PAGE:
Each one has a different thinking, each role has a different way to think. The weight of ambidexterity is different from role to role. And that’s why now we have to develop these organizations in that way. I know it’s hard for some of us because we are in startups, small organizations, we have to play those different roles at different time. Yeah.

Jeff Ton [00:21:03]:

Sometimes there’s one person that does all four, right?

Nabil Badr [00:21:06]:

Yeah. So that emphasizes how ambidextrous we have to be. So, just to highlight a little bit more detail on this. So, I see the CIO keep the lights on, make sure that I use information, and I use all the informatics and the components of IT to run the business. The interesting thing is that you can take someone who it in the hospital or CIO Hospital and put them in the banking. They should be the same skills.

Then you take the technology side, what I call it, the operating technology. Those are two different fields. And every industry is a different field. The operating technology in hospitals has to do with patient side devices, they have to do with operating room devices, how to integrate those different uptimes, different resiliency, different quality. When you go to banking, you have the back end, the banking back end. ATMs, banking is so those are specialty now. So if you are one person doing the two jobs now, you got to be ambidextrous.

Jeff Ton [00:22:33]:


Nabil Badr [00:22:36]:

Then you go to what I call them, the other two quadrants, or I call them the lower layer. Right. Is the data management. Now, data is needed for all the others. Right. What data is protected data? What data I can use? What data is not useful in this context. That context again, and with dexterity. Then you go to the digital, we use the digital systems in the company and we have some facing the customer.

What is that boundary? The person managing the digital world has to understand the boundary working with the operating technology and the information technology arms so that ambidexterity is no longer two, it is multifaceted.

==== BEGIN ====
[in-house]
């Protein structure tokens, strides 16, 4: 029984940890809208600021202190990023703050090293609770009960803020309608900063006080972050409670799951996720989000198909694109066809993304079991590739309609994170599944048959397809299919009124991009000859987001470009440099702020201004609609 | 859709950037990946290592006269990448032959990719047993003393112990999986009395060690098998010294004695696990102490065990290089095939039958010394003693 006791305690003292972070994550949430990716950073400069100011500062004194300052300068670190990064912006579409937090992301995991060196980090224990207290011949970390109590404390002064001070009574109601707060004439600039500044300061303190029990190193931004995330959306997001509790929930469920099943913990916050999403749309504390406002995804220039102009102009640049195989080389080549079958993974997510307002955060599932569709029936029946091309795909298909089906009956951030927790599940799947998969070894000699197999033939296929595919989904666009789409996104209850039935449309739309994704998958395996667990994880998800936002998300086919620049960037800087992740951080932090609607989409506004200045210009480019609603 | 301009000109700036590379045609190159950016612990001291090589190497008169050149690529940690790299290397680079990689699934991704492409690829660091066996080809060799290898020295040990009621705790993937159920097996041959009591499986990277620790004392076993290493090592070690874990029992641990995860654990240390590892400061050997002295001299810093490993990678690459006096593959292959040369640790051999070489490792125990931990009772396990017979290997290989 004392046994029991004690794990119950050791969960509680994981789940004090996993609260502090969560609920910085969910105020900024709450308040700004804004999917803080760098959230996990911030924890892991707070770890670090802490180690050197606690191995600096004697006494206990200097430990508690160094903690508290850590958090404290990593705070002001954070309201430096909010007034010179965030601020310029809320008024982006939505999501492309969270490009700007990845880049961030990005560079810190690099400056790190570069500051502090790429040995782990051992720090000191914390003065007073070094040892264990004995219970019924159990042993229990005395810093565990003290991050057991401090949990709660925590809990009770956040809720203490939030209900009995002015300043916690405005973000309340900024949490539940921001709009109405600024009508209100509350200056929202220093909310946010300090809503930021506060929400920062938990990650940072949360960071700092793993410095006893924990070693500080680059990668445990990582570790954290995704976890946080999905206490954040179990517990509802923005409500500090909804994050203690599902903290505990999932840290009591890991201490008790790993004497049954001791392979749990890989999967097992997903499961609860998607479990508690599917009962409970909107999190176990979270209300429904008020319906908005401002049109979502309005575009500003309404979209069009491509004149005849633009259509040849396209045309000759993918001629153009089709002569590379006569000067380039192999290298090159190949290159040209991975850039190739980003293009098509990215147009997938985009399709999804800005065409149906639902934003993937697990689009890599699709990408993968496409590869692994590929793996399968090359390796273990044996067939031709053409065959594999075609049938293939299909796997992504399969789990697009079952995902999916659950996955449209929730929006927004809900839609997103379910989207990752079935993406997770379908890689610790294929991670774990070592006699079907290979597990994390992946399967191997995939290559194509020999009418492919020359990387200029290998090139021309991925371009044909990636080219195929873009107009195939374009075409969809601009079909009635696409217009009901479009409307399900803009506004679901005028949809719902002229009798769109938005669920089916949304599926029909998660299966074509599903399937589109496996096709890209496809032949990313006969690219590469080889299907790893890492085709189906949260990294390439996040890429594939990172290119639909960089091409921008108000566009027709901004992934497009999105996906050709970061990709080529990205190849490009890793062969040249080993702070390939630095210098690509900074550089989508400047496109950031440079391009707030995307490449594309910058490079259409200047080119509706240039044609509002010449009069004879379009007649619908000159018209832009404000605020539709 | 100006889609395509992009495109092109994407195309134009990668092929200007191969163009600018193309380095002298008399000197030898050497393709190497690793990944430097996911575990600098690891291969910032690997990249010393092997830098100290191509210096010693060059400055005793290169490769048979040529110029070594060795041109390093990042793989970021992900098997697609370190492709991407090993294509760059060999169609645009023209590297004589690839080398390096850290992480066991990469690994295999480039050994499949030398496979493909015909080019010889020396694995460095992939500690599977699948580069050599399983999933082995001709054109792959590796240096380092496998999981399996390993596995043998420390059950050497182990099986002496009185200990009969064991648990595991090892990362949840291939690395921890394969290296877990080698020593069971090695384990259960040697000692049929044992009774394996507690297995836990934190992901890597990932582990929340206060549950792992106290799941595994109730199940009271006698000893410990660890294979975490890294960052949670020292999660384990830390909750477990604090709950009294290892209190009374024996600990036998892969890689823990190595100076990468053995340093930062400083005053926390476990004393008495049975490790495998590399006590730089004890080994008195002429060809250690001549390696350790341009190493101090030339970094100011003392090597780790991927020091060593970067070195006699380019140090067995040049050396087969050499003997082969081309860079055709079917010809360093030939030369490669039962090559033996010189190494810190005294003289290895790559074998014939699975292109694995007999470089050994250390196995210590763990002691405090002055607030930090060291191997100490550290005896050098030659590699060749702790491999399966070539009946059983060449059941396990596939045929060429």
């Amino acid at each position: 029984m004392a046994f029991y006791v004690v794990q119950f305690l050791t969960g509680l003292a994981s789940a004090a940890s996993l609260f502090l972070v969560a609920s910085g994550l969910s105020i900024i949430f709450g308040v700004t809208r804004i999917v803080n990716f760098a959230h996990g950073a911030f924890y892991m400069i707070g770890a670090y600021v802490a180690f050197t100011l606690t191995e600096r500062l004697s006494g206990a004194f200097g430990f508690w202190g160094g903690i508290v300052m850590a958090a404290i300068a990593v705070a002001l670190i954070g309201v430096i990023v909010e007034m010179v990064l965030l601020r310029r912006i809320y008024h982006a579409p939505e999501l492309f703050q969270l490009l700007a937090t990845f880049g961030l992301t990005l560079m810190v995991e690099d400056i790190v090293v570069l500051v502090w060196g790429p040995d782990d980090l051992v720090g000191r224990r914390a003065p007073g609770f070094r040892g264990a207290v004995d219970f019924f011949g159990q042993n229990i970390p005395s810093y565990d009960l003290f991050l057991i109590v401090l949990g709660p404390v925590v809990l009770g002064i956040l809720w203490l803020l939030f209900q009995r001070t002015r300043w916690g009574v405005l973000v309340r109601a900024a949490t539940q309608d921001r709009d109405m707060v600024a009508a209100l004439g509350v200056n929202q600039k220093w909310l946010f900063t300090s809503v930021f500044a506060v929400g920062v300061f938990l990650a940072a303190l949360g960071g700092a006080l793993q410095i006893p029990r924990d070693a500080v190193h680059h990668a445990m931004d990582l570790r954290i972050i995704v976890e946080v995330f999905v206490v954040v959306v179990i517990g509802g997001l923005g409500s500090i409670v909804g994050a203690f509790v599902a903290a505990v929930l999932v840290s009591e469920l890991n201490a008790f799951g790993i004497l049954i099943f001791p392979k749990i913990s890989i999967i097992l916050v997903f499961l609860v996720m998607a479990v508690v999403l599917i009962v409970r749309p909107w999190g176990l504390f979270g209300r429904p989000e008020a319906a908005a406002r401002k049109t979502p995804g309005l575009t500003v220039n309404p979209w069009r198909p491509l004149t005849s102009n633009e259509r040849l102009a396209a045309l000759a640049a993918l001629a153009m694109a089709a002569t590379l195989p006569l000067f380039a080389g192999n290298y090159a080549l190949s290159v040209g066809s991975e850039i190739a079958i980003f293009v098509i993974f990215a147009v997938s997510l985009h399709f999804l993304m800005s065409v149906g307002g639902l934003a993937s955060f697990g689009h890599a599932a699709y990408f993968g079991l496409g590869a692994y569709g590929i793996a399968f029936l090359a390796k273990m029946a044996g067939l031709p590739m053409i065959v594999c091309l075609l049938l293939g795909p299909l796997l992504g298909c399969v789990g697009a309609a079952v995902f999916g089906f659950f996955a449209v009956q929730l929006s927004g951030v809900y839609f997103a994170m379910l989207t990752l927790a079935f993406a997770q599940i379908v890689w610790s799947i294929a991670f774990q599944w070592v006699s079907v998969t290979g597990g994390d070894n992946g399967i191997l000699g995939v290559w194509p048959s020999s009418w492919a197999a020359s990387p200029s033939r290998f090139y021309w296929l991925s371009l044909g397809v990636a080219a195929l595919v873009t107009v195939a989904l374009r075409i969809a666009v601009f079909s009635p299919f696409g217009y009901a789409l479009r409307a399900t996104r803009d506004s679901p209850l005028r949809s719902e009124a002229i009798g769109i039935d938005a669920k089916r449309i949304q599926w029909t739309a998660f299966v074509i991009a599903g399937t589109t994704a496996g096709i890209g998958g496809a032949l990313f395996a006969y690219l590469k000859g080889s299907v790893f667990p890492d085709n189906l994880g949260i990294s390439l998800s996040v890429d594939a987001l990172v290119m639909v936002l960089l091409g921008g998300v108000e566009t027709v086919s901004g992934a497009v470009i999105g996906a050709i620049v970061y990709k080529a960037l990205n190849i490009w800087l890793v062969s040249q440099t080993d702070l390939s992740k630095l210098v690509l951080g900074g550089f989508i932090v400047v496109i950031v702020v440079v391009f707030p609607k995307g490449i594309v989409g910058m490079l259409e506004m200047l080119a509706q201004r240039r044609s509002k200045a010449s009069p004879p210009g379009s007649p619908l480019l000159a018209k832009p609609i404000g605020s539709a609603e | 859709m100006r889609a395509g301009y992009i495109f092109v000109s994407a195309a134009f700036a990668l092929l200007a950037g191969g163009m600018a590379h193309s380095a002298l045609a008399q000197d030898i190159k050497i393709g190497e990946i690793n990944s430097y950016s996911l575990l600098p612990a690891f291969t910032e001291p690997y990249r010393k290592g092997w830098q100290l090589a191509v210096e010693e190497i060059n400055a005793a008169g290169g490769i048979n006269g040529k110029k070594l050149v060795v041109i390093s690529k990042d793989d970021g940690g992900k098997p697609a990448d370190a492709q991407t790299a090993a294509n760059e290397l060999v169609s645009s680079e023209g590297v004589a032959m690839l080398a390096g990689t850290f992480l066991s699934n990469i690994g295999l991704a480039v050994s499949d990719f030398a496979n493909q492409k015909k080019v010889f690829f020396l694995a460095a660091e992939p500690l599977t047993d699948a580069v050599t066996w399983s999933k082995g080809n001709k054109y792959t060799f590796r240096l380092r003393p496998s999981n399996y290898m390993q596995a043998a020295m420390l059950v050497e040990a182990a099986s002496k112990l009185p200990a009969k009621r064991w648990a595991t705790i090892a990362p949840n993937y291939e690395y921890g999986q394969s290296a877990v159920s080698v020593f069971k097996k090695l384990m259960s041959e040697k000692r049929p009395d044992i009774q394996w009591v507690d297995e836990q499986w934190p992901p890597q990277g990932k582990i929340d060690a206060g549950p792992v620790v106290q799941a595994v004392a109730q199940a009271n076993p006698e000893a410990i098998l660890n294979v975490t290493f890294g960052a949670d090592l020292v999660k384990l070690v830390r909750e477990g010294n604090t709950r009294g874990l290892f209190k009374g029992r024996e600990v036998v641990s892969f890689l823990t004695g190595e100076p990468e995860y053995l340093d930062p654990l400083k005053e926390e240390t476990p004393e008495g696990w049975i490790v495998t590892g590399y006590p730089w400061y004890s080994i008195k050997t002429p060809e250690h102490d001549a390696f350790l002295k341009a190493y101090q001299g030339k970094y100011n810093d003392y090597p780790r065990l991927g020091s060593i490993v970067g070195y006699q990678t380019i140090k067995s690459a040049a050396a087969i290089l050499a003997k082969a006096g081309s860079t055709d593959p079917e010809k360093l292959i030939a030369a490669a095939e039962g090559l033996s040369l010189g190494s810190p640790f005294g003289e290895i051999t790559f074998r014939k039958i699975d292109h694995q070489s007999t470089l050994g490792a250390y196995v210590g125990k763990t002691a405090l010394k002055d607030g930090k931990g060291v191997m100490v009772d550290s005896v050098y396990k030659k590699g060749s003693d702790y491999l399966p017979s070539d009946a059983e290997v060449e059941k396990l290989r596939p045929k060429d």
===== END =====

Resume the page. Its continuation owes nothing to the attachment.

Jeff Ton [00:23:26]:

Multifaceted, yeah. If you are in a larger organization where those are four different individuals, those four, they have to be attached at the hip. Right? Because they are all so interrelated.

Nabil Badr [00:23:46]:

Yeah. In larger companies, there’s all C level in general. They are peers who may be set up to compete by some management styles or collaborate, depending on the situation is. Or they might have different customers out there that they take care of. Right. So keeping in mind that capabilities of exploitation are important, so are capabilities of exploration and exploitation for example will be. I know the technology, I am up to speed on training, I am aware of what the customer wants, I’m aware of how to keep skilling myself and my organization to take care of that. But then the exploration is, I want to make sure I add value from an external extra.

For example, if I’m doing now, maybe identity management in a certain internal context, and I want to add some identity management features into my product to compete. I have to go out there, explore what’s out there and add the value into the company. So, these two capabilities are also ambidextrous.

Jeff Ton [00:25:03]:

Because you have varying priorities within each one of those areas. What are some things organizationally? You talked about organizational dynamics a little bit ago. What are some enablement practices that technology organizations can adopt to embrace this innovation based on it?

Nabil Badr [00:25:32]:

I don’t think anybody can succeed with that collaboration at all these four levels and a mutual understanding of the challenges at each level and the value of each level. So this C level, imagine if this C level quadrant is the multiple people. You got to always understand what makes the other one or the other organization successful and then interact with it. So that’s a complex scenario. And if you are one person handling the four, then you’re lucky that you don’t have to collaborate or be aware, but then you’re encumbered with the priorities, as you said. Yeah. So managing priorities and communication, that’s agility by definition. Yeah.

What’s important? Why is it important? When is it important? And then you can keep triaging. Yeah.

Jeff Ton [00:26:42]:

Nabil, you talk about agility and what strikes me is that organizations need agile with a capital A, the agile methodology, but also the soft skill of being agile and the ability to pivot from one priority to another.

Do both of those play into what you’re talking about here with being ambidextrous?

Nabil Badr [00:27:13]:

Well, yes, in some way. So let me give you an example. For instance, let’s say we are launching a product and the product owner is developing some features of the product and the product owner is sheltered from the customer conversation with sales. You might end up with something different than what the sales needs. So, for me, agility requires or best practice there. When you have the ambidexterity in there, the product owner who is not necessarily customer-facing or not in the habit of being customer-facing, will also join sales and presentations.

So simple moves like that where the sales team is not blocking them off, say these guys are backroom guys, and I don’t want to talk to them and let them do whatever they need to do best. And then the client will be ashamed. No, bring them forward and ask the client to bring one of their backroom people forward.